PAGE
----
How wild swimming inspired this innovative new apparel business

·4-min read
Photo credit: Chris McAndrew Photography Ltd
Photo credit: Chris McAndrew Photography Ltd

“It all started with a message on Instagram,” says Millie Dornan of Wylding Wear, the outdoor-clothing brand she co-founded with her friend Daniela Bohling. “Someone invited me to join a group who were going cold-water swimming, and I asked Daniela if she wanted to come with me. We went along, met a lovely group of people, and within seconds we were peeling off our clothes and jumping into the Thames! It was so invigorating, and we both felt really empowered by doing something outside our comfort zone.” That was in September 2019, and soon the pair were swimming every week – but one element of the experience still frustrated them. “We were aware of just how difficult it is to get dressed after a swim – you’re freezing, you can’t do up your buttons, you’re trying to pull a pair of leggings over your wet skin – so we started thinking about what would be the perfect item of clothing that you could put on with the least faff and get maximum warmth.”

As a musician, composer and former actress, Dornan (who is married to the actor Jamie Dornan) brought creativity and a superb eye for colour to the project, while Bohling’s background in product development provided the design expertise and technical know-how required to launch their signature ‘Wylding suit’ – a lightweight, microfleece-lined boilersuit in a fast-wicking fabric that is designed to be worn over swimwear or underwear. “We tried to design something that wasn’t simply functional and that could be worn beyond just the riverside or lakeside,” says Bohling. “We created a flattering silhouette and a relaxed fit to empower women of any body shape.”

They also did a lot of stress-testing to ensure the design was resilient enough to be worn for active pursuits, as well as being thermal and waterproof. “What’s been really nice has been seeing how the product has turned out to fit different purposes for different people,” adds Dornan. “Lots of customers now buy the suit for festivals or camping, I’ve seen it used for horse-riding, and even by artists in freezing-cold studios.”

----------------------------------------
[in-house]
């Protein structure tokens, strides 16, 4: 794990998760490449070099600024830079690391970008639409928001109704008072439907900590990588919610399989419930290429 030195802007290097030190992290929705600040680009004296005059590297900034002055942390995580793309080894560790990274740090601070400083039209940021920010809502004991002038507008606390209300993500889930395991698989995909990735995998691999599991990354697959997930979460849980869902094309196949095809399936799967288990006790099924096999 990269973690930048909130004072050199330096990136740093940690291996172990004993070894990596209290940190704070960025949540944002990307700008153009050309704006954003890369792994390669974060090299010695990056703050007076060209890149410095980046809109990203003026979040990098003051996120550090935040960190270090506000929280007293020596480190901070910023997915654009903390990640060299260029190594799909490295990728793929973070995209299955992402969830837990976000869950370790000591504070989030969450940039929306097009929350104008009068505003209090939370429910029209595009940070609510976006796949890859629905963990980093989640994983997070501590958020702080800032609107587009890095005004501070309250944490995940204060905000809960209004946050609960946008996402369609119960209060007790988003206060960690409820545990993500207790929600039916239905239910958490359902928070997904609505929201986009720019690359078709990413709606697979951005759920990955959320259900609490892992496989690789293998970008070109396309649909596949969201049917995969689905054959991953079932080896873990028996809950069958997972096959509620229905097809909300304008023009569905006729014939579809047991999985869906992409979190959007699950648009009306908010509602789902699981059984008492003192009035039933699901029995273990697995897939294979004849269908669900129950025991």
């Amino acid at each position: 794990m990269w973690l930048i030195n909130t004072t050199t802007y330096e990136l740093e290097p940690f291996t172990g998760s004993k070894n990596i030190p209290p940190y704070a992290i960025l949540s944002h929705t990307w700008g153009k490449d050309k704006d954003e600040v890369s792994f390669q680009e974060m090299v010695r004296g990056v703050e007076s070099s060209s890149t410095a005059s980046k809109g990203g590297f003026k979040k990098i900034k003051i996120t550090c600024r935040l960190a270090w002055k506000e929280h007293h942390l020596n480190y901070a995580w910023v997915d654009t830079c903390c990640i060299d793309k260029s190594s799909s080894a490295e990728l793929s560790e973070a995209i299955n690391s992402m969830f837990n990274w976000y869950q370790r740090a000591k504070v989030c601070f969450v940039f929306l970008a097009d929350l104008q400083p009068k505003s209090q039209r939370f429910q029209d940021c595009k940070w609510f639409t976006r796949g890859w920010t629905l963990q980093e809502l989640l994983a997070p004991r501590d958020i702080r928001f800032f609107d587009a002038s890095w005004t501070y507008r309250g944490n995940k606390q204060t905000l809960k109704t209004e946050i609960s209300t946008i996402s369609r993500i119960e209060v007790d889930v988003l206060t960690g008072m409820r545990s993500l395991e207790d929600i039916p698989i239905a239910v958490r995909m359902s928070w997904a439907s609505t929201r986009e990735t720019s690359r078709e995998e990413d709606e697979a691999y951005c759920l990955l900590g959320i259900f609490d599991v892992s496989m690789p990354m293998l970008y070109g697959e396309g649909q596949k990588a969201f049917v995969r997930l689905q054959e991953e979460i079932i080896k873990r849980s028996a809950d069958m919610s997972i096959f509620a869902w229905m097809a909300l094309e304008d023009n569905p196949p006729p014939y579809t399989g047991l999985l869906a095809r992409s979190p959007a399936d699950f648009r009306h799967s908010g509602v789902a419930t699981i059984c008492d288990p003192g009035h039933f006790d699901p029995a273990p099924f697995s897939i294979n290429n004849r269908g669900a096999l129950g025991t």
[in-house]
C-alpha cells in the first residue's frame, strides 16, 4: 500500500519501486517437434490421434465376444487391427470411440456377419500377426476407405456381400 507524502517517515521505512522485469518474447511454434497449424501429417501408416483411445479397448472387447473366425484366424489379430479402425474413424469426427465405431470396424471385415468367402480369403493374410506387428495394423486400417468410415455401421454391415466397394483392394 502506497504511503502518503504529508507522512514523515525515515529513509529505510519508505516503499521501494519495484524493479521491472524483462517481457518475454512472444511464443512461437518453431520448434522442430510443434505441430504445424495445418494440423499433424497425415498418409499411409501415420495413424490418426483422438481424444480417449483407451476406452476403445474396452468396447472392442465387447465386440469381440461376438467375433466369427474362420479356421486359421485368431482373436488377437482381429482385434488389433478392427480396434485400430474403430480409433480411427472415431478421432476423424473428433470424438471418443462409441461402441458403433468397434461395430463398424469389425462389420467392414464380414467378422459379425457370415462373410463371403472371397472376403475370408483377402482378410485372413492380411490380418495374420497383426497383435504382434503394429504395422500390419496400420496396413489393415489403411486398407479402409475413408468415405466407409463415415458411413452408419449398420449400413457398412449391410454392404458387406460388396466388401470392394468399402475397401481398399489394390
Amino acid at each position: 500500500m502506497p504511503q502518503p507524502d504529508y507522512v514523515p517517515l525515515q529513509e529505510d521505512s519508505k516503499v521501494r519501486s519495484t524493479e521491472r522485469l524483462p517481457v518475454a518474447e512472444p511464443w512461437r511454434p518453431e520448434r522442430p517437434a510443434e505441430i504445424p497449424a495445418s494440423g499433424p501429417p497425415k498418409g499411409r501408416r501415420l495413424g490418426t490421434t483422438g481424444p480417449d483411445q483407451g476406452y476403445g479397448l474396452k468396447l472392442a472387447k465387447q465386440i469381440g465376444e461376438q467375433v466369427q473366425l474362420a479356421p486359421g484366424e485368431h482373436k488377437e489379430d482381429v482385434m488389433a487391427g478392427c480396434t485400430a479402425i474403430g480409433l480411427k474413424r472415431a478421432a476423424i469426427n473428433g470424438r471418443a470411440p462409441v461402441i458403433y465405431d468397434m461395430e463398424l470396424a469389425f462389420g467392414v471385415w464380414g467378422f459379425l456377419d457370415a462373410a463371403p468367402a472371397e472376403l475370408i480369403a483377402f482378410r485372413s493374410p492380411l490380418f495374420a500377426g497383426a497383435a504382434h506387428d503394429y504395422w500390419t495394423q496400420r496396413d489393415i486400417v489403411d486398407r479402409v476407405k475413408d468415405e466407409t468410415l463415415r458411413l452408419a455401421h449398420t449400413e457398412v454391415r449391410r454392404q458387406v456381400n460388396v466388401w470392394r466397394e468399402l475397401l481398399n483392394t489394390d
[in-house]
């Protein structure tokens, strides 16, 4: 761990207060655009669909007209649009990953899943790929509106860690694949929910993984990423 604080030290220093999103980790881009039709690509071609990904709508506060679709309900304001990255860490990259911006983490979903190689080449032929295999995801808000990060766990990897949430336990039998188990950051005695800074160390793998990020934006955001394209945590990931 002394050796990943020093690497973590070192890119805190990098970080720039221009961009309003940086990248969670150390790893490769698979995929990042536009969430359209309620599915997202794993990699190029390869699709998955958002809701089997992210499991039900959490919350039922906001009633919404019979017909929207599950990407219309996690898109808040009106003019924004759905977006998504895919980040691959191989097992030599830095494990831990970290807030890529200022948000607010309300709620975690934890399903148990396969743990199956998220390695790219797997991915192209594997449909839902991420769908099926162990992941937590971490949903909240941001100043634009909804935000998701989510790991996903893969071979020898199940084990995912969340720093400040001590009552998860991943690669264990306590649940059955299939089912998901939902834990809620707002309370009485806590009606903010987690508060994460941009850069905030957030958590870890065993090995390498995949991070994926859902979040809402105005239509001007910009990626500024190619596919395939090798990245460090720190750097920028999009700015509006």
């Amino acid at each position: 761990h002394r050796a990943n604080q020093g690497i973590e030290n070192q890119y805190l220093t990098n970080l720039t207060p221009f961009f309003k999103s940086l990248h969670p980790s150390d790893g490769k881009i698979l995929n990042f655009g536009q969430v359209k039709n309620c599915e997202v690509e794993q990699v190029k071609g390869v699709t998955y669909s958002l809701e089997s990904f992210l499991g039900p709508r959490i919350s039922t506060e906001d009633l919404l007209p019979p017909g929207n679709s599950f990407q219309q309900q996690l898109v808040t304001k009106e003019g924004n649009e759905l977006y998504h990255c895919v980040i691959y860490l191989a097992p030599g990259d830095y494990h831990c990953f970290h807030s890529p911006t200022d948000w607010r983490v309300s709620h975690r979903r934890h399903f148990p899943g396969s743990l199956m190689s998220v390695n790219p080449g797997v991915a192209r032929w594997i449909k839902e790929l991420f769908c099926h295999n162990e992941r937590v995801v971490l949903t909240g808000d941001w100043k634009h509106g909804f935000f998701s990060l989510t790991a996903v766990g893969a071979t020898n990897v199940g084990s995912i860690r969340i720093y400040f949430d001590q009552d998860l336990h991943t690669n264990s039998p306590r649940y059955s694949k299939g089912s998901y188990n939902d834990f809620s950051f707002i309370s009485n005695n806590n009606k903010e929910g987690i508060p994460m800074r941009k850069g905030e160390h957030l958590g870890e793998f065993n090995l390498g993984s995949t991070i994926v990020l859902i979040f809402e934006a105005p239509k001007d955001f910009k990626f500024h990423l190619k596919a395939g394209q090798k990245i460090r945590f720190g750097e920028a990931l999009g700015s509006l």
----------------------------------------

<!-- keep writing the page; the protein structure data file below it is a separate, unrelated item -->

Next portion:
Although the duo are soon to launch a new colourway and a second hero product – a hood that can be worn either with or without the suit – they are conscious of wanting to grow at the right speed. “The pace we’re currently going at is manageable in terms of our supply chain and the size of our team,” says Bohling, who now works full-time on the business.

Here, they share three pieces of advice for anyone starting a new business:

1/ Be prepared to start small

“We counted every penny and monitored every margin to get this business off the ground, and we’ve decided to reinvest all our profits into growing it, rather than turning to outside investment. We want to stay self-funded for as long as possible, and only make products in line with the market need.”

2/ Don’t relinquish ownership too early

“When we first went to the factories with our idea, they laughed at us and said, “Not a chance” – we really had to work hard to get them to take an order. There was a moment where we considered pitching out the concept to see if anyone might be interested based on one sample, so that we could meet the minimum orders the factories needed from us, but then we decided we’d just try harder at our end. Having that courage has helped us keep complete control and make the decisions we wanted. I think if you force yourself into a position where you have to dilute your vision early, the product might not end up being what you really wanted.”

3/ Two heads are better than one

“We’re lucky that the two of us are friends and that we have a very similar idea of what this project is all about – especially in terms of the bigger picture, and the ethos we wanted to build. It means there are always two of us sharing the load – so if one is having a wobble, or a moment of indecision, the other can step in.”

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